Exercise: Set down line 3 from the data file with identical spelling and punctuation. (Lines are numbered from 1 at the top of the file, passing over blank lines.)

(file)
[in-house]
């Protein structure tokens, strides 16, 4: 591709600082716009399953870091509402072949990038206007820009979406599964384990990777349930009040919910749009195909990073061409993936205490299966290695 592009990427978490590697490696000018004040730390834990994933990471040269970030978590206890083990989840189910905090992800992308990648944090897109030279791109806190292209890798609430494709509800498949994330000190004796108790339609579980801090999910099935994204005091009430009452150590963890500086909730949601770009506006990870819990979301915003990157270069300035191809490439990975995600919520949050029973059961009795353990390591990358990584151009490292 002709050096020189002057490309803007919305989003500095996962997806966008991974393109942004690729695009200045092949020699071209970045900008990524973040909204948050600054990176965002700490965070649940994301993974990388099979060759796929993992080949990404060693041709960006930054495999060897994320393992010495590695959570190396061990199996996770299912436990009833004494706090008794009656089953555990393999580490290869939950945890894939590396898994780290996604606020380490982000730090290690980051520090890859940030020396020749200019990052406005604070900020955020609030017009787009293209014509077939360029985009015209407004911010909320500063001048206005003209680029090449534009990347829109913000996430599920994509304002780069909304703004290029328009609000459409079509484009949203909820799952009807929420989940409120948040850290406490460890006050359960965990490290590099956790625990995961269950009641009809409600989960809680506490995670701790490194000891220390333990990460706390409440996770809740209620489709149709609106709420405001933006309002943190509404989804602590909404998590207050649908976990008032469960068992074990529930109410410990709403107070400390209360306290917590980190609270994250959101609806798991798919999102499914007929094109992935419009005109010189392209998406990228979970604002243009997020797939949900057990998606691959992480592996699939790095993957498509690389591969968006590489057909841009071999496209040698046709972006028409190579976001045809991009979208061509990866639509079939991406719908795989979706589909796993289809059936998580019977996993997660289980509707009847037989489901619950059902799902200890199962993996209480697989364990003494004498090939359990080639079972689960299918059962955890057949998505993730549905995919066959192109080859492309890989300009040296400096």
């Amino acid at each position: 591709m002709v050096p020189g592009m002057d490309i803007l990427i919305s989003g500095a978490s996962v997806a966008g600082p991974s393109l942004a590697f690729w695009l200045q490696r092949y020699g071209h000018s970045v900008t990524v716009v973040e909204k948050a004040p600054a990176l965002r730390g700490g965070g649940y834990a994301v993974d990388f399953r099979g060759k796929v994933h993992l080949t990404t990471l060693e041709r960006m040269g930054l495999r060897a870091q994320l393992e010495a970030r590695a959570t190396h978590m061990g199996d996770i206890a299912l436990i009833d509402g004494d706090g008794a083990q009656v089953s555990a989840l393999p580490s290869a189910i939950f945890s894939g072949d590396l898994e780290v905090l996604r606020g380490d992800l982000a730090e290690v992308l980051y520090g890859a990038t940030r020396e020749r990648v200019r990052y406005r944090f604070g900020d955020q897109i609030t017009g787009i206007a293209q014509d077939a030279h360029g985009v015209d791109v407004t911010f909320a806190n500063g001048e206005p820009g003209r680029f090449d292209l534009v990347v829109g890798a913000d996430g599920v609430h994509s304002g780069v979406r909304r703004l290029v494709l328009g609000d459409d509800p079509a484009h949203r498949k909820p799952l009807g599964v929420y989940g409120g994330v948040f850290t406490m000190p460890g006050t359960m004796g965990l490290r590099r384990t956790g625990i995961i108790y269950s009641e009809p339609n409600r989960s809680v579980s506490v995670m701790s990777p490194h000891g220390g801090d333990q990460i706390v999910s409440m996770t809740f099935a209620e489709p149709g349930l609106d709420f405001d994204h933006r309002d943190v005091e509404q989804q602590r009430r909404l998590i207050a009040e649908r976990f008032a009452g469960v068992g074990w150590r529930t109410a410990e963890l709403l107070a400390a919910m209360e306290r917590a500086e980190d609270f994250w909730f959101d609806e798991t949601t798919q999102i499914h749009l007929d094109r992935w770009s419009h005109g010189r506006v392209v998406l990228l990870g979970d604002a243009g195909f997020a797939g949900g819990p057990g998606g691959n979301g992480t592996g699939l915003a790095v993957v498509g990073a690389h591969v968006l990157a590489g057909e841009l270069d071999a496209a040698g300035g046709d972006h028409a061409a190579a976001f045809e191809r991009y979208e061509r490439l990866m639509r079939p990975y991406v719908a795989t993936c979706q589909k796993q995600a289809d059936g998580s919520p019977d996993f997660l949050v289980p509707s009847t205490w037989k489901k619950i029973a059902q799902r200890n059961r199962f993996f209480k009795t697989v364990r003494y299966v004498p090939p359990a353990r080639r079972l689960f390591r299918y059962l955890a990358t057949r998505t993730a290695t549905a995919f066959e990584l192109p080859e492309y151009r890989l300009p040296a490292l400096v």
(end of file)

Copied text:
């Amino acid at each position: 591709m002709v050096p020189g592009m002057d490309i803007l990427i919305s989003g500095a978490s996962v997806a966008g600082p991974s393109l942004a590697f690729w695009l200045q490696r092949y020699g071209h000018s970045v900008t990524v716009v973040e909204k948050a004040p600054a990176l965002r730390g700490g965070g649940y834990a994301v993974d990388f399953r099979g060759k796929v994933h993992l080949t990404t990471l060693e041709r960006m040269g930054l495999r060897a870091q994320l393992e010495a970030r590695a959570t190396h978590m061990g199996d996770i206890a299912l436990i009833d509402g004494d706090g008794a083990q009656v089953s555990a989840l393999p580490s290869a189910i939950f945890s894939g072949d590396l898994e780290v905090l996604r606020g380490d992800l982000a730090e290690v992308l980051y520090g890859a990038t940030r020396e020749r990648v200019r990052y406005r944090f604070g900020d955020q897109i609030t017009g787009i206007a293209q014509d077939a030279h360029g985009v015209d791109v407004t911010f909320a806190n500063g001048e206005p820009g003209r680029f090449d292209l534009v990347v829109g890798a913000d996430g599920v609430h994509s304002g780069v979406r909304r703004l290029v494709l328009g609000d459409d509800p079509a484009h949203r498949k909820p799952l009807g599964v929420y989940g409120g994330v948040f850290t406490m000190p460890g006050t359960m004796g965990l490290r590099r384990t956790g625990i995961i108790y269950s009641e009809p339609n409600r989960s809680v579980s506490v995670m701790s990777p490194h000891g220390g801090d333990q990460i706390v999910s409440m996770t809740f099935a209620e489709p149709g349930l609106d709420f405001d994204h933006r309002d943190v005091e509404q989804q602590r009430r909404l998590i207050a009040e649908r976990f008032a009452g469960v068992g074990w150590r529930t109410a410990e963890l709403l107070a400390a919910m209360e306290r917590a500086e980190d609270f994250w909730f959101d609806e798991t949601t798919q999102i499914h749009l007929d094109r992935w770009s419009h005109g010189r506006v392209v998406l990228l990870g979970d604002a243009g195909f997020a797939g949900g819990p057990g998606g691959n979301g992480t592996g699939l915003a790095v993957v498509g990073a690389h591969v968006l990157a590489g057909e841009l270069d071999a496209a040698g300035g046709d972006h028409a061409a190579a976001f045809e191809r991009y979208e061509r490439l990866m639509r079939p990975y991406v719908a795989t993936c979706q589909k796993q995600a289809d059936g998580s919520p019977d996993f997660l949050v289980p509707s009847t205490w037989k489901k619950i029973a059902q799902r200890n059961r199962f993996f209480k009795t697989v364990r003494y299966v004498p090939p359990a353990r080639r079972l689960f390591r299918y059962l955890a990358t057949r998505t993730a290695t549905a995919f066959e990584l192109p080859e492309y151009r890989l300009p040296a490292l400096v």